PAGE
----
Childhood deafness affects up to 3 children per thousand. This important data tells us that in their lives our children – and we adults – may have deaf friends or meet deaf people at work, in the family, in friendship.
For this reason – as well as for personal culture – we can and must learn to communicate in the correct way, to overcome the barriers of incommunicability that make any type of relationship difficult.
The purpose, in fact, is not pietism, but humanity: only when we surround ourselves with people of every type, every skill and every color, can we truly enrich ourselves on a cultural and relationship level. We can find different types of online gamer in best online pokies australia.
How can we help our sons and daughters manage their relationship with a deaf child in the school setting?
Given the fact that the school will certainly already implement specific communication strategies, studying a suitable PDP (personalized teaching plan) and, we imagine and hope, also an ad hoc training course for teachers, classmates and classmates and – maybe – even families, let’s see what we can do.
How to approach a deaf boy or girl?
In general, let us remember that deaf people do not need our pietism, they are people and that’s it, with their strengths and weaknesses. The most important thing to do, in fact, is to think about the people we face in their entirety, without labeling them with the name of a disease or a disorder or a condition or a characteristic.
When we talk to a deaf person, be it a child or an adult, therefore, we talk to her. Sometimes we tend to exclude people from the speech, to address their parents or teachers directly.
Would I like someone or someone to talk about me in my presence, without asking me? No. It is decidedly unpleasant to become the object and not the subject of communication. We always try to maintain eye contact when communicating: we avoid moving or moving from one side to the other, turning our face or losing eye contact. Stay focused when you enjoy casino online.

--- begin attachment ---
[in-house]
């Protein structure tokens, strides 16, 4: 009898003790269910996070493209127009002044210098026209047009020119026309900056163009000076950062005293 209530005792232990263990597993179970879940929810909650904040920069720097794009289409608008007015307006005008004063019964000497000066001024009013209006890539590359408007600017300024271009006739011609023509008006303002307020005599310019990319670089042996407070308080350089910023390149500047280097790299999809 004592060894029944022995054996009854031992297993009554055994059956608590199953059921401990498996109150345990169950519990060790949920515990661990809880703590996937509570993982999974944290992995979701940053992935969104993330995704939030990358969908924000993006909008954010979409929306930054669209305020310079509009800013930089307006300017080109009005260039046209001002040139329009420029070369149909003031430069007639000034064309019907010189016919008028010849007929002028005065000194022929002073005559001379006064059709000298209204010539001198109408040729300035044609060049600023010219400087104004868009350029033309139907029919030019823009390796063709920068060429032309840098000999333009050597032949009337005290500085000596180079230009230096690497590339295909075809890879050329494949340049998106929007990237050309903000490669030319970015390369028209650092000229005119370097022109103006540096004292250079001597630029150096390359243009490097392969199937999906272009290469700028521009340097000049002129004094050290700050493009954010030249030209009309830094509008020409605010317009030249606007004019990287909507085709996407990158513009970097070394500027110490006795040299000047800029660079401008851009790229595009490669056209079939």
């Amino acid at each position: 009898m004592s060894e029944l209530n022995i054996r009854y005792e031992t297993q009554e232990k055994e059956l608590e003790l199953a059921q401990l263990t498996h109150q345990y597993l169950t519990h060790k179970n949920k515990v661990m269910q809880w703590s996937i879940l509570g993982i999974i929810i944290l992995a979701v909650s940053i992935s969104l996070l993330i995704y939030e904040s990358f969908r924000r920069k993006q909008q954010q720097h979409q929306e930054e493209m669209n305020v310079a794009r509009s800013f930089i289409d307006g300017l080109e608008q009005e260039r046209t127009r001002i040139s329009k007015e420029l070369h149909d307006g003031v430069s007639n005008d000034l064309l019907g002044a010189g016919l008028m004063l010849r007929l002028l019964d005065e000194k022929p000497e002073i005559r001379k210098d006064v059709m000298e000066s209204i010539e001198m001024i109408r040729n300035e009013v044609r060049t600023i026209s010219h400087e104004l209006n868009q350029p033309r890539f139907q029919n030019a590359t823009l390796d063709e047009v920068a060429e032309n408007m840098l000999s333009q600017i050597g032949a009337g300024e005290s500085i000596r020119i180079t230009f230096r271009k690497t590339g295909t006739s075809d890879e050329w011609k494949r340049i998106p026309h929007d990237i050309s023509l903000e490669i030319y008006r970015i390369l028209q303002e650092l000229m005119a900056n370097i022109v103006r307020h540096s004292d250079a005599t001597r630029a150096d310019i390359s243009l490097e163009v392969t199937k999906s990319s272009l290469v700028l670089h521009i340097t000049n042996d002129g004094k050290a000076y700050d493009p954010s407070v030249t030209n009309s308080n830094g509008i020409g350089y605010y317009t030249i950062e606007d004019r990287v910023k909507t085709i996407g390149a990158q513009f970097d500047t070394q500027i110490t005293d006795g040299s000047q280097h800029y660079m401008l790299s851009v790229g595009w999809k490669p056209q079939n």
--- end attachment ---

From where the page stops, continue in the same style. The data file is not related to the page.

The concept of the book
The book in question starts from a very valid premise: deaf children are children who communicate in a different way, but they are children who communicate.
They experience emotions that are sometimes complicated due to relationship difficulties, but they feel emotions like any other child and it is right that this way of communicating is given the depth it deserves.
I am deaf has the advantage of revealing this thickness , as do those viewers that reveal the subtle rays of infrared light, highlighting the inner world of a deaf child. The narration, compared to other texts of a more traditional setting, has the great plus of bringing the reader directly into the condition described, creating that empathic fusion between the narrator and the reader that counts so much in the typical learning of shared reading. However, it would be a mistake to think that the book is only a compendium of the sufferings and difficulties that come with being deaf.